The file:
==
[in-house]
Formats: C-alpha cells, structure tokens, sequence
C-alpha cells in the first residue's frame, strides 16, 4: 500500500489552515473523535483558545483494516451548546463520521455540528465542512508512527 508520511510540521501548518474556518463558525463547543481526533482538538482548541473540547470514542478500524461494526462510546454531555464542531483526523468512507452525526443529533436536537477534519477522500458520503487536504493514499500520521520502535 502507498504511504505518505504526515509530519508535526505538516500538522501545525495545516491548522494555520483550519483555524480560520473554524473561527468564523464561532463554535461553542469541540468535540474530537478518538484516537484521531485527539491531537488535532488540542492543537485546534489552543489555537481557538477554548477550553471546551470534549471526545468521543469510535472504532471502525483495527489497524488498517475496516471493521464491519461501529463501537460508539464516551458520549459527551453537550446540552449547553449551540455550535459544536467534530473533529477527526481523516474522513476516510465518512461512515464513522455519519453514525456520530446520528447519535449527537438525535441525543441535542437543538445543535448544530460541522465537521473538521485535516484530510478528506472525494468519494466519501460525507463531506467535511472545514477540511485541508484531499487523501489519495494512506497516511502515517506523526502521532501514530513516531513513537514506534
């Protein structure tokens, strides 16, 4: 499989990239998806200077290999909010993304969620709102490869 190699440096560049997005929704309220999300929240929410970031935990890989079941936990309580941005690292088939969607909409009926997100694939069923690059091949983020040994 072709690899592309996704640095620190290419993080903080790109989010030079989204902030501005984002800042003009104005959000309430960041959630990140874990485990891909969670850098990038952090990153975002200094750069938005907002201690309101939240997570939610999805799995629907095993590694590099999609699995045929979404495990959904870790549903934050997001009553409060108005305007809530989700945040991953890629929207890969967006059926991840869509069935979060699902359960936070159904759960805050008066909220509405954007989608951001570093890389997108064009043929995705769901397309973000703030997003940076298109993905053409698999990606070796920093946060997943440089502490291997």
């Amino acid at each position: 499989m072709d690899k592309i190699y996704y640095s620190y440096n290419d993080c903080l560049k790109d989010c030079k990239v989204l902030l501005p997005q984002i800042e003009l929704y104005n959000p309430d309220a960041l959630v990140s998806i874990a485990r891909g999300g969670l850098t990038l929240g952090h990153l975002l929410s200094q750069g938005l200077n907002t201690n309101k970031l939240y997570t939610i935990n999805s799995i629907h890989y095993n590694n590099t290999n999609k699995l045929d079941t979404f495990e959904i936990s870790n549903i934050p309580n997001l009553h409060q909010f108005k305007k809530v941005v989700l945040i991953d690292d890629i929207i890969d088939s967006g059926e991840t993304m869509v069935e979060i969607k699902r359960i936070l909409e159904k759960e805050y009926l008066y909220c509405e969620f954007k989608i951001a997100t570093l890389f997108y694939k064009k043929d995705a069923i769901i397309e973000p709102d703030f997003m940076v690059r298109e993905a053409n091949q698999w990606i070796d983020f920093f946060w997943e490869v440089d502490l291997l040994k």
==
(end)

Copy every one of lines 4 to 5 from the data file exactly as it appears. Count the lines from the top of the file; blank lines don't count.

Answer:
């Protein structure tokens, strides 16, 4: 499989990239998806200077290999909010993304969620709102490869 190699440096560049997005929704309220999300929240929410970031935990890989079941936990309580941005690292088939969607909409009926997100694939069923690059091949983020040994 072709690899592309996704640095620190290419993080903080790109989010030079989204902030501005984002800042003009104005959000309430960041959630990140874990485990891909969670850098990038952090990153975002200094750069938005907002201690309101939240997570939610999805799995629907095993590694590099999609699995045929979404495990959904870790549903934050997001009553409060108005305007809530989700945040991953890629929207890969967006059926991840869509069935979060699902359960936070159904759960805050008066909220509405954007989608951001570093890389997108064009043929995705769901397309973000703030997003940076298109993905053409698999990606070796920093946060997943440089502490291997």
């Amino acid at each position: 499989m072709d690899k592309i190699y996704y640095s620190y440096n290419d993080c903080l560049k790109d989010c030079k990239v989204l902030l501005p997005q984002i800042e003009l929704y104005n959000p309430d309220a960041l959630v990140s998806i874990a485990r891909g999300g969670l850098t990038l929240g952090h990153l975002l929410s200094q750069g938005l200077n907002t201690n309101k970031l939240y997570t939610i935990n999805s799995i629907h890989y095993n590694n590099t290999n999609k699995l045929d079941t979404f495990e959904i936990s870790n549903i934050p309580n997001l009553h409060q909010f108005k305007k809530v941005v989700l945040i991953d690292d890629i929207i890969d088939s967006g059926e991840t993304m869509v069935e979060i969607k699902r359960i936070l909409e159904k759960e805050y009926l008066y909220c509405e969620f954007k989608i951001a997100t570093l890389f997108y694939k064009k043929d995705a069923i769901i397309e973000p709102d703030f997003m940076v690059r298109e993905a053409n091949q698999w990606i070796d983020f920093f946060w997943e490869v440089d502490l291997l040994k």